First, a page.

Intriguing improvisatory performances by Robbie Duncan and Bernard Wells at St Andrew’s

St Andrew’s lunchtime concerts
Sonic explorations – original music for guitar and piano

Robbie Duncan (guitar, effects) and Bernard Wells (piano, keyboard)

St Andrew’s on The Terrace

Wednesday 21 March 12:15 pm

This is a belated, ‘sort-of’ review of the St Andrew’s concert on Wednesday 21 March. So I have filed it out of date order for a few days so that it will be noticed.

I didn’t arrive at the concert till after 12.30; the first few minutes were spent tuning my head to the sounds and to the character of the playing, and trying to sense the players’ personalities and that of the music, so I lost further time before my receptors were working properly. Nevertheless, from the start, I felt in the presence of genuine, serious and imaginative music making. For one who has neither been gifted with nor been able to cultivate improvisatory musical abilites, these gifts in others have always seemed to be a kind of magic making.

Improvisatory talent is not especially rare, but as with every kind of art, the degree of talent varies hugely.

Being rather unfamiliar with the language of jazz commentary, I had initially decided that I couldn’t offer any kind of sensible review. But I gathered that guitarist Robbie Duncan had spoken interestingly and perceptively at the start of the concert; and because I had found the performances more than commonly interesting, I decided to ask whether Robbie could send me an outline of what he (they?) had said. The indirect email messages between us took some time to get through however, and so this is two weeks late.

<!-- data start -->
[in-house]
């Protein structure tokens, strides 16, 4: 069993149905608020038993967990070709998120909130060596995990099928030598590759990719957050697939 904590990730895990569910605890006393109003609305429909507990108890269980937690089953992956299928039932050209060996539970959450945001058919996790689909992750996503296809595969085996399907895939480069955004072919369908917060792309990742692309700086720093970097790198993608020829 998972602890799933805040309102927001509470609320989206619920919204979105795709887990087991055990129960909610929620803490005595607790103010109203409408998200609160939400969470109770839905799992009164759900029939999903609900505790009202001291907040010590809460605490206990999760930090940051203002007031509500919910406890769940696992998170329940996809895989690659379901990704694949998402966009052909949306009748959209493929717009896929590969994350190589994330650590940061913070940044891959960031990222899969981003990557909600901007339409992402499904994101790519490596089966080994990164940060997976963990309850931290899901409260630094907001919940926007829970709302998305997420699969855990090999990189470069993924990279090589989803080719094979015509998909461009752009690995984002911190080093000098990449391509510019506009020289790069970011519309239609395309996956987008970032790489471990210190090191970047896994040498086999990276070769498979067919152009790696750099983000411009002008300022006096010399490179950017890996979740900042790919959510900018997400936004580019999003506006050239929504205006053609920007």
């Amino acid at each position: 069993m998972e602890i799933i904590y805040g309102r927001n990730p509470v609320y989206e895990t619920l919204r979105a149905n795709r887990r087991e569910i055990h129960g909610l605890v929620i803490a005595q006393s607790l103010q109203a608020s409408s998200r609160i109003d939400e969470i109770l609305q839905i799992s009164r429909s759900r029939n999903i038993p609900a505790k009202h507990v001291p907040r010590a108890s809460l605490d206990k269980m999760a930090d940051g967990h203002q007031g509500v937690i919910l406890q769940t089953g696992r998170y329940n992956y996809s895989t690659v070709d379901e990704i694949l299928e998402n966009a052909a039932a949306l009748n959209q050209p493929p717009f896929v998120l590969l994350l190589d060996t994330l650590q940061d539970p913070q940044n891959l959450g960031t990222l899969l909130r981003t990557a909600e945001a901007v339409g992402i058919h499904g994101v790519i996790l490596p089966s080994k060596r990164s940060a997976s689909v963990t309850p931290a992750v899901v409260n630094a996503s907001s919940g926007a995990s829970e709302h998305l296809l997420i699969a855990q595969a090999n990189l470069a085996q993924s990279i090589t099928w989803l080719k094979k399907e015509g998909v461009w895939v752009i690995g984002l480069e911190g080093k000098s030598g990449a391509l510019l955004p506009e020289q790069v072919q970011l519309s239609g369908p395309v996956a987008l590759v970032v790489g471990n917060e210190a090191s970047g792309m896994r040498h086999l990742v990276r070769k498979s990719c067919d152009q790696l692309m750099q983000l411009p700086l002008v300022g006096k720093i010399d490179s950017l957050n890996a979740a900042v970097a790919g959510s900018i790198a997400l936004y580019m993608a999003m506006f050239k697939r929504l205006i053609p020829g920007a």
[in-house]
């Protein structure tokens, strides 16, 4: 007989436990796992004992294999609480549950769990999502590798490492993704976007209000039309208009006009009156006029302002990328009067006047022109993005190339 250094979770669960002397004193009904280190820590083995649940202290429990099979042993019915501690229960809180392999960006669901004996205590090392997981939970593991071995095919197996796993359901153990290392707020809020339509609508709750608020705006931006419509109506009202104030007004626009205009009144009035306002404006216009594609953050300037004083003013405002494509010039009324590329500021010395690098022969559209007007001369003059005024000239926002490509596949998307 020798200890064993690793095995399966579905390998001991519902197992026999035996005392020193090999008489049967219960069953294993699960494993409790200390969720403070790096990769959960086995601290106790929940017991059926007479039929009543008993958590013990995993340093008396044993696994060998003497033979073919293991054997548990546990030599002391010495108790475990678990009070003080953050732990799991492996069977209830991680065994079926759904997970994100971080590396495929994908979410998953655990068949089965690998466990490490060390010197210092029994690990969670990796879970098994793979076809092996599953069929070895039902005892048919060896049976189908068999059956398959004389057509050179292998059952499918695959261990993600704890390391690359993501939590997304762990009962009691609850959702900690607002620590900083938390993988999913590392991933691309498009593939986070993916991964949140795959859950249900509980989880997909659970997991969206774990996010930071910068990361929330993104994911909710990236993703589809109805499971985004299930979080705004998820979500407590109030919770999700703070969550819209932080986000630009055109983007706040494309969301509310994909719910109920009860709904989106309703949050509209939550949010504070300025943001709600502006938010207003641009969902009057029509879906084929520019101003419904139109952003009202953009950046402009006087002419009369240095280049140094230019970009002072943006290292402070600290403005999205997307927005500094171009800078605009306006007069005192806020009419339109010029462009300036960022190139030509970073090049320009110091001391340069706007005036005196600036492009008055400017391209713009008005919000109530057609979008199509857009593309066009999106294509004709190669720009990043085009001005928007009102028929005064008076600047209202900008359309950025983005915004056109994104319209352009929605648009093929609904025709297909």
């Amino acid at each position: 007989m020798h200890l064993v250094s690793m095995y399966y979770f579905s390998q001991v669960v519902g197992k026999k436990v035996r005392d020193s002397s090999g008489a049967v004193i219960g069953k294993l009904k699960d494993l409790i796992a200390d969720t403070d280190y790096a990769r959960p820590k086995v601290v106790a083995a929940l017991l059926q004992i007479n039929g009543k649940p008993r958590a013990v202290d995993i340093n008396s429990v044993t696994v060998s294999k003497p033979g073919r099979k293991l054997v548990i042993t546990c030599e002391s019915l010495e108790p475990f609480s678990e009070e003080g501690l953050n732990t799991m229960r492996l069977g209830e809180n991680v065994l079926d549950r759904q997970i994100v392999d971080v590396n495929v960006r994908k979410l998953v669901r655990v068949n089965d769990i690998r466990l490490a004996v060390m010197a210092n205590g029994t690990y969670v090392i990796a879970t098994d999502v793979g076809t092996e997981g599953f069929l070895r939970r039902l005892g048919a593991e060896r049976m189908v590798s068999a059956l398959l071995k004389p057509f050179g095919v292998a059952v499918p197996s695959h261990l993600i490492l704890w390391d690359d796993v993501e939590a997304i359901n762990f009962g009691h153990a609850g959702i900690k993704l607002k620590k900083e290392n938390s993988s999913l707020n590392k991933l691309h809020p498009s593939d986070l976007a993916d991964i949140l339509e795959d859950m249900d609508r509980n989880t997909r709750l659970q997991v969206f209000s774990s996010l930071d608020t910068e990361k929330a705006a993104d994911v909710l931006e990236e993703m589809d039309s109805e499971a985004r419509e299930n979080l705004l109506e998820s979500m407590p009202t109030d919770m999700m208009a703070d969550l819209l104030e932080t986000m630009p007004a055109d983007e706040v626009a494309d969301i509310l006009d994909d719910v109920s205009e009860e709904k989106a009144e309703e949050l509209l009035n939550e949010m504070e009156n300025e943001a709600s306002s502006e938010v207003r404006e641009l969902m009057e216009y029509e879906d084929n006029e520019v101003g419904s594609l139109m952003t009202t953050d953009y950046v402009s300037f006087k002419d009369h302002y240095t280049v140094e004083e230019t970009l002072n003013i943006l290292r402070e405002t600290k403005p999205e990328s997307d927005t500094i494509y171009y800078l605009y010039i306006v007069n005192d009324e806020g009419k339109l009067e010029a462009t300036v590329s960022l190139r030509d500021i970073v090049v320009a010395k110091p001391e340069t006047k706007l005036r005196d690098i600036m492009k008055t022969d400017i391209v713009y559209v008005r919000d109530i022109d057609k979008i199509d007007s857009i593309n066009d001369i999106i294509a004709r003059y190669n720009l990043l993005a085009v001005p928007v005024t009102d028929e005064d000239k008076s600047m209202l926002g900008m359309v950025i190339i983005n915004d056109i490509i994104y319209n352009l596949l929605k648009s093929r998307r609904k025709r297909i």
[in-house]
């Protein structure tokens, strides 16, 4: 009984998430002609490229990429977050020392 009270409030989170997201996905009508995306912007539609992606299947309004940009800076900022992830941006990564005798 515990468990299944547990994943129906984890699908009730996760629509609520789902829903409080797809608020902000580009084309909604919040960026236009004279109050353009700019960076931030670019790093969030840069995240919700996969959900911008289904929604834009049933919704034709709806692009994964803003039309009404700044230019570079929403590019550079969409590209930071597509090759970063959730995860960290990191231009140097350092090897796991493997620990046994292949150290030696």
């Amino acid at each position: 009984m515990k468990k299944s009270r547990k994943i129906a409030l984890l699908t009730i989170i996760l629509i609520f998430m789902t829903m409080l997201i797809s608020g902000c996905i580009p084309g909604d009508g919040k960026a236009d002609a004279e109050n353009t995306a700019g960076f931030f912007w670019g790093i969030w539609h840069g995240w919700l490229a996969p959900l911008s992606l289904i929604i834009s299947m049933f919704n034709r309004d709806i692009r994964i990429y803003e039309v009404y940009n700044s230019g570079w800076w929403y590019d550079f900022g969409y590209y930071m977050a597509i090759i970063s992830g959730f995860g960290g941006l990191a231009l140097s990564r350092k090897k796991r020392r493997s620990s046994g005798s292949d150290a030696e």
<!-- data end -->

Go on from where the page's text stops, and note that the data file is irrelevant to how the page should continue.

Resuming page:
Robbie began by remarking on the sound qualities of the church, noting that for many years he had used digital emulations of a natural reverberation in recording music. “Now at St Andrews we get to play with the real thing – a beautiful natural reverb, and a real Steinway piano.” Now they could play into and work with the natural reverberation, “allowing silence and space be part of the music”.

Then he touched on the nature of extemporisation as it is more commonly called in classical music. “Not all music has to be written down”, he said. “Jamming is what some musicians do purely for fun – it can be a social activity that those with the language and the interpersonal skills can do simply for fun. Listening is as important as speaking.”

“The scary thing is taking it into the public domain”, he said, likening the process to quantum physics where the observer (the audience) changes the outcome.